I also started a project in 2008 called “Sound Bank” in which I recorded one sound every day for a year in the form of pictures, notation or words and, in 2009, I shared some of the sounds recorded throughout December on my own blog.
What I enjoyed about both these projects was that using creative frameworks for listening – and the pressure to come up with a sound each day! – pushed me to think about the sounds of Christmas differently. I was surprised to hear all the many ways in which the festive season manifested in daily tasks, and in a way I feel that listening to Advent right where I was brought the Christmas cheer in more closely – to things that were right in front of me.
Some of the sounds I recorded in SOUND BANK in words, drawings or notation included:
walking on frosty pavements and the slight slip in my stride
mystery birdsong (I discovered later that it was a Great Tit)
getting beer bottles out of the fridge
roar of the weir near town after rain
cutting up a parsnip
bubbles in the bath
different sorts of wrapping paper
scratchy pine needles when decorating the tree
Sounds I recorded for Sound Diaries included:
tinsel at poundworld
a trip to the bottle bank
ice melting onto a large plastic water barrel
waiting by the door in the crowded post office
the boiler, the washing machine and the dinner being served up
the last minute supermarket dash
the fire starting to take
There is a lovely intimacy to these sound lists that were not compiled by thinking about “Sounds of Christmas” but by listening to them. I love a cheesy old Christmas record and the sound of jingle bells as much as the next person, but there is something equally comforting about overlooked sounds like the sounds of weather and of necessarily heating the home, and the sounds of processes involved in preparing food for special occasions.
Today some of the sounds I have noticed included the delicate tinny sounds of the wrappers left on foil-wrapped coins. The sounds of tidying as I try to get the living room ready for our tree. The hum of the franking machine as I go through orders placed through my online shop which must be posted in time for Christmas.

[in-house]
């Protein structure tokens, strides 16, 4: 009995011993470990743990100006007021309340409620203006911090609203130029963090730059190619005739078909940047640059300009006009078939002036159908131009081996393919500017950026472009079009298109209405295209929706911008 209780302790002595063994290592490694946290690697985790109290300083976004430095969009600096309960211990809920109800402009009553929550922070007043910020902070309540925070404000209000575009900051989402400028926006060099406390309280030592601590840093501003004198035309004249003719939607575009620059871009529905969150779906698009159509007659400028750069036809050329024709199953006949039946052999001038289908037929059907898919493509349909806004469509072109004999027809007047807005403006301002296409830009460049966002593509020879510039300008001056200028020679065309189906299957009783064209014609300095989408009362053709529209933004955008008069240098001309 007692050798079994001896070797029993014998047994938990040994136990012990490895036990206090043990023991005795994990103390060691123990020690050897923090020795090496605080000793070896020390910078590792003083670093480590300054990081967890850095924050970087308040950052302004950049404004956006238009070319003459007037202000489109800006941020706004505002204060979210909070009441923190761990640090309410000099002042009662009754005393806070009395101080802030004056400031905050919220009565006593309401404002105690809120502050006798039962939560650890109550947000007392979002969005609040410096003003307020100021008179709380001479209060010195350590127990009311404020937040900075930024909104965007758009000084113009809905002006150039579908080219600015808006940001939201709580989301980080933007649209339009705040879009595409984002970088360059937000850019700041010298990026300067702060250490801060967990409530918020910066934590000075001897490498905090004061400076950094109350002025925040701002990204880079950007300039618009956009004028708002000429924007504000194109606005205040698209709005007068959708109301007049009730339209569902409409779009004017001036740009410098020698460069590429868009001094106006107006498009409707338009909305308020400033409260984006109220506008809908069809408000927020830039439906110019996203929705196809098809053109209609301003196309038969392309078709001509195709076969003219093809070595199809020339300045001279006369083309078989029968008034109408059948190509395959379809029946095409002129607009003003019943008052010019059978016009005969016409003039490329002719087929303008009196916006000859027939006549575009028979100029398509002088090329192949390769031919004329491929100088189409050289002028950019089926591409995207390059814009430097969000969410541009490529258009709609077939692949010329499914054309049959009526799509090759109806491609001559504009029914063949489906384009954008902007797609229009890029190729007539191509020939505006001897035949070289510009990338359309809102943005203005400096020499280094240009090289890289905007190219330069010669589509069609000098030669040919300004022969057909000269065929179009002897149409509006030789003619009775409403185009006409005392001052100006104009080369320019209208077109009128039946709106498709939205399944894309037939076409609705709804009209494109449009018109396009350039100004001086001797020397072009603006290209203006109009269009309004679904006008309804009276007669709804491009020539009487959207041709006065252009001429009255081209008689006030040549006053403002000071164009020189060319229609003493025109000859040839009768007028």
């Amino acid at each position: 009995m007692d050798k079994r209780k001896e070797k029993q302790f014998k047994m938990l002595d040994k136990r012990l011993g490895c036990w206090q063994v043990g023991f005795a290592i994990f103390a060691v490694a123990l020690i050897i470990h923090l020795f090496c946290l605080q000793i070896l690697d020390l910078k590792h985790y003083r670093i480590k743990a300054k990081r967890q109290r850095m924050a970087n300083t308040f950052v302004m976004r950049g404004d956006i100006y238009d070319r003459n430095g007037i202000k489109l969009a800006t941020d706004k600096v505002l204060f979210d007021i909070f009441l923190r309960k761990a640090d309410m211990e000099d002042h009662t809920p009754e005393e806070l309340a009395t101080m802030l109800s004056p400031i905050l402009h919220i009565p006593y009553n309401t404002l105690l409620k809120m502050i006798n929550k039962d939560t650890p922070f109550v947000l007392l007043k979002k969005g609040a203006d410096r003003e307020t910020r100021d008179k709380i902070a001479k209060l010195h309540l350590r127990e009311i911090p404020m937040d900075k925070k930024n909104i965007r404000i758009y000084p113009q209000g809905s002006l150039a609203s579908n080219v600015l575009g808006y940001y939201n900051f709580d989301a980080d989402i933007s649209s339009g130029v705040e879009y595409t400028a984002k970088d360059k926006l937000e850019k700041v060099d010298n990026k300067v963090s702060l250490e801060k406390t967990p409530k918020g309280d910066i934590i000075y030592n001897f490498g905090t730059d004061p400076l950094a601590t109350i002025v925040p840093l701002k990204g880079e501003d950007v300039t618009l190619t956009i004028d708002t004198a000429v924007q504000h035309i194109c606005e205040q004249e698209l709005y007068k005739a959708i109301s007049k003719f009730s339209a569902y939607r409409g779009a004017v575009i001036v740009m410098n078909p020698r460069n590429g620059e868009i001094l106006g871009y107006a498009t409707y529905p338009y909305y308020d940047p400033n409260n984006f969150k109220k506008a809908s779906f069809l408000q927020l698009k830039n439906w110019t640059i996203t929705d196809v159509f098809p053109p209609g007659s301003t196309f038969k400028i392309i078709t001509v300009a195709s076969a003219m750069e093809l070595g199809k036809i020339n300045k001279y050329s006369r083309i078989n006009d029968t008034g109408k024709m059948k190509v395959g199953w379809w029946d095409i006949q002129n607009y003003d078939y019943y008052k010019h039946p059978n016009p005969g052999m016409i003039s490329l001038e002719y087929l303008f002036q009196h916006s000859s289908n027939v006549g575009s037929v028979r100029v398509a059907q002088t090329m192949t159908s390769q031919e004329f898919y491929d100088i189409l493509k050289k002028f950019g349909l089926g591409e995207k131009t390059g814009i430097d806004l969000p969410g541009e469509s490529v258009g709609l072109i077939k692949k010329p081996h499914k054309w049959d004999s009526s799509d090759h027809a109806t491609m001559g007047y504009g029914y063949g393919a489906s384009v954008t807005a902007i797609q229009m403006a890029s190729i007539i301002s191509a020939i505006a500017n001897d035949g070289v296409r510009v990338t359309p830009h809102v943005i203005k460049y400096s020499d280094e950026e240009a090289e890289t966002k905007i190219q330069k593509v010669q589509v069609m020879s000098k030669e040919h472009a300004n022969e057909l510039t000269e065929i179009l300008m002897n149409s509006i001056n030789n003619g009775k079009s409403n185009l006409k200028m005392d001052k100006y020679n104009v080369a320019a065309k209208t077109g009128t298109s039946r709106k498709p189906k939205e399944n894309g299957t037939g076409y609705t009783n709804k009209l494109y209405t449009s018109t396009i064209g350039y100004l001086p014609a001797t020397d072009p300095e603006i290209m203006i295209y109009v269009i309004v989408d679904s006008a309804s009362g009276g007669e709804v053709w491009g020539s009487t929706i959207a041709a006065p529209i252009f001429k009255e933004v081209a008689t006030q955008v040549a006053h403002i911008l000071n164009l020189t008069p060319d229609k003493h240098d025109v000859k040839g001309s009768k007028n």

The boiler gurgles and murmurs in the kitchen because it’s cold, the doorbell has gone several times with deliveries, and the wind makes a low soft sound in the chimneys. Later on this week I will unwrap and assemble the angel chime, light a candle and hear its tinkly sounds. And since I started thinking about the role that sound plays in Christmas, I have created several DIY garlands of jingle bells which introduce acoustic sparkles when we lay them round the tree.
Every year I am happy to hear these sounds again…like the DJ at TATE Modern playing Christian Marclay’s Christmas records, each replay of the festive season feels like a best hits remixed. Next time you fetch out a special plate, chop up veg for a dinner, clink wineglasses with someone you love, take the bins out, fold paper for recycling, tidy up glasses and plates or tussle with the ornaments on your tree, lean into the sounds a little… these are your Christmas records… your “Sounds of Christmas”. And those are the best festive sounds of them all.
A huge thank you to Felix for such a wonderfully evocative essay which I have found myself reading and re-reading. We would both love to hear your “Sounds of Christmas” so please do leave a comment and add to the list.
You can keep up with Felix over on her blog where you will also find more information about her current projects along with links to her podcast and online shop, where she sells copies of her amazing Stranded Colourwork Sourcebook, Wovember badges and fabric-covered buttons. Felix can also be found on Twitter and Instagram as KNITSONIK.
All images © Felicity Ford and used here with permission.